(NOT) WANTED — Long Winded Bore
This is a guest post from Scott McKinstry. Scott is a brilliant copywriter and really knows how to compel with story. Enjoy…
Hey, Kev, thanks for having me. It’s an honor to share the mic with you on Copy Chief to riff on the power of stories.
Welcome, everyone. Thanks for pulling up a chair. Let me tell you the story of how I almost screwed up my chance of working with Kevin Rogers.
A little while back, I was trying to crack into the copywriting big leagues. My daughter was just turning 1, and I was determined to find a way to watch her grow up — instead of being stuck in Seattle traffic, commuting to a dreary corporate office every day.
I had stumbled sideways into copywriting when I discovered I could dig up my past talents as an actor, speaker, and writer … toss in my fascination with psychology and my passion for entrepreneurship … sprinkle in my rhetorical skills as an English tutor … to whip up a message that could actually make money.
And I’d quickly discovered Kevin’s name as I researched the elite copywriters of our day. (In fact, I wrote his name on a piece of paper titled “Study w/a Master” and stuck it on my wall. It’s still there to this day.)
So when I saw a listing on Kevin’s Facebook fan page for a chance to work with him on a project, I scribbled off a reply in an instant. I didn’t actually expect a response – he must get flooded with requests.
But early the next morning, a brief message waited for me, still smoking a little, hot off the digital presses.
My heart skipped a beat. This is what I’ve been waiting for. Don’t screw this up. I was determined to work with him.
Kevin asked me one simple question: what do you know about raising kids? (It related to the gig.)
I almost made a big rookie mistake … a common knee-jerk reaction when we want to persuade someone.
Like when we want:
- a date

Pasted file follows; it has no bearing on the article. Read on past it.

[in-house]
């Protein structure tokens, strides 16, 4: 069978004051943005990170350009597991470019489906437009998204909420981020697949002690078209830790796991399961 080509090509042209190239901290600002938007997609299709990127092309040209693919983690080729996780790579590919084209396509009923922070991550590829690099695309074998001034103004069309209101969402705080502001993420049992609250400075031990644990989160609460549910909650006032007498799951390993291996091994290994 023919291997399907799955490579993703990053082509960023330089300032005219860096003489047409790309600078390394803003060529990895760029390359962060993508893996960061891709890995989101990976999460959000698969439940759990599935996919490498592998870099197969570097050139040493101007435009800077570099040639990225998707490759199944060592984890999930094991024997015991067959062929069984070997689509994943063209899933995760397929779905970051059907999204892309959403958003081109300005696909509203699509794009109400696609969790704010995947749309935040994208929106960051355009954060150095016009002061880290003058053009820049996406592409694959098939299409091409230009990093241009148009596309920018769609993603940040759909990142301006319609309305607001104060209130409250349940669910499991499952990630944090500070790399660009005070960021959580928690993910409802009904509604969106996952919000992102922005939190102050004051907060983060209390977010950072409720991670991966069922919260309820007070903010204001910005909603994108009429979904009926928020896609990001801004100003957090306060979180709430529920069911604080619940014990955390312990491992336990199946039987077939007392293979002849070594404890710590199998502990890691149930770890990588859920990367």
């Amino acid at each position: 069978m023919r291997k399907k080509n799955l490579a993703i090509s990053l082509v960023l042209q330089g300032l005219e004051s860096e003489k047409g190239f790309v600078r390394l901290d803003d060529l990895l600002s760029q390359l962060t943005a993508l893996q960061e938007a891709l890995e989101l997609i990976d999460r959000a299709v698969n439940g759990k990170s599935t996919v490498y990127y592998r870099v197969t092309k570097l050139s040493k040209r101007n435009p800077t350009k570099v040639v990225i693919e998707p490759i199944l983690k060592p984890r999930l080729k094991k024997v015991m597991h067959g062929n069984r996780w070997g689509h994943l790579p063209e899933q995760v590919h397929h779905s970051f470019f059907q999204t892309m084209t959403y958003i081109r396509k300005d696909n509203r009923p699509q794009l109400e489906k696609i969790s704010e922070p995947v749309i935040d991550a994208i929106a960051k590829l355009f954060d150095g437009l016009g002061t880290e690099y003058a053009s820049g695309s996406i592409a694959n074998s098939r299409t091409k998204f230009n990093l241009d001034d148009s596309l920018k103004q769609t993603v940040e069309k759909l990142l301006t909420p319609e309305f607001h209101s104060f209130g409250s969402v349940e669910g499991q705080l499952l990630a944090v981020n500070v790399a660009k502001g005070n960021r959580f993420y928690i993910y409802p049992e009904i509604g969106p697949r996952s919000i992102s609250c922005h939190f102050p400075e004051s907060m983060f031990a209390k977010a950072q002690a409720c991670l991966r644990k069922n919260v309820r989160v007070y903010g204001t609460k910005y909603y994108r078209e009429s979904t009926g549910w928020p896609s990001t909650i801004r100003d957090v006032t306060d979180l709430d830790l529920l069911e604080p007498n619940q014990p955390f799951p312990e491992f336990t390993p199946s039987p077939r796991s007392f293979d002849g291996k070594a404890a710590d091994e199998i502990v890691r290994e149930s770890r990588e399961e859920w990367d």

- a job
- … or a sale
I was tempted to explain.
Yeah, the philosophy grad in me just loves to blather on and on about ideas, causes, and reasons.
(Might have something to do with the hours-long discussions about society, religion, and psychology I had with my dad and brothers growing up.)
And hey, ideas are important, don’t get me wrong.
But when you’re making a first impression – when you’re trying to connect with someone – spewing out a flood of facts is the last way to ignite a fire of interest in you.
Instead, all those explanations will be slide away like water off a duck’s back.
But I wasn’t tuned in to that yet.
See, I wanted to impress Kevin. I was dying to catalog my understanding of the parenting market … dazzle Kevin with my insights of first-time parent psychology … supply him with a bullet list of the top pain points to tap …
… but thankfully I didn’t. (Can’t take full credit for this … Kevin phrased his question deftly, inviting me to share my personal experience.)
So instead, I told him the story of raising my daughter, peppering it with relevant details. It was easy to speak from the heart, because being a dad was most of my world.
(In fact, I even used a primitive form of the 60 Second Sales Hook … pointing out some of the parenting challenges I’d faced (PROBLEM) and some of the things I’d learned (DISCOVERY).)
What was Kevin’s response?
See for yourself:
We had that Skype call … and I’ve been plugged into Kevin’s world ever since.
Kevin’s contacts – and more importantly, his savvy advice and deep awareness of the business of selling and writing – have supercharged the trajectory of my career.
(In fact, just studying the off-hand, everyday emails he sends me is a master’s class in cutting to the heart of a matter in plain, compelling language.)
And by the way, Kev’s insights also made it a cinch to knock out this first post (without getting drenched by flop sweat.)
Just follow the 60 Second Sales Hook recipe, me lad:
IDENTITY: Scott, father, freelancer.
PROBLEM: No clue how to enter the jetstream of the direct response industry.
DISCOVERY: Power of stories got me on Kev’s radar.
Ding! Instant story, fresh from the marketing oven.
Telling a story makes an unforgettable first impression. What kind? Bad, good, or just strange … well, that depends on your tale.
Stay Tuned For Next Week …
In which I encourage you to lie for a living
About the author:
Scott scribbled out his first sales copy when he was 12 — in a “user agreement” that coaxed his parents to admit a Sega Genesis into the house. (Granting him years of Sonic the Hedgehog bliss.)
Now he writes sales copy for entrepreneurs big and small who need to supercharge their sales through targeted messaging. He blogs about his expertise writing advertorials here (link: advertorialcopy.wordpress.com) and can be reached at firstname.lastname@example.org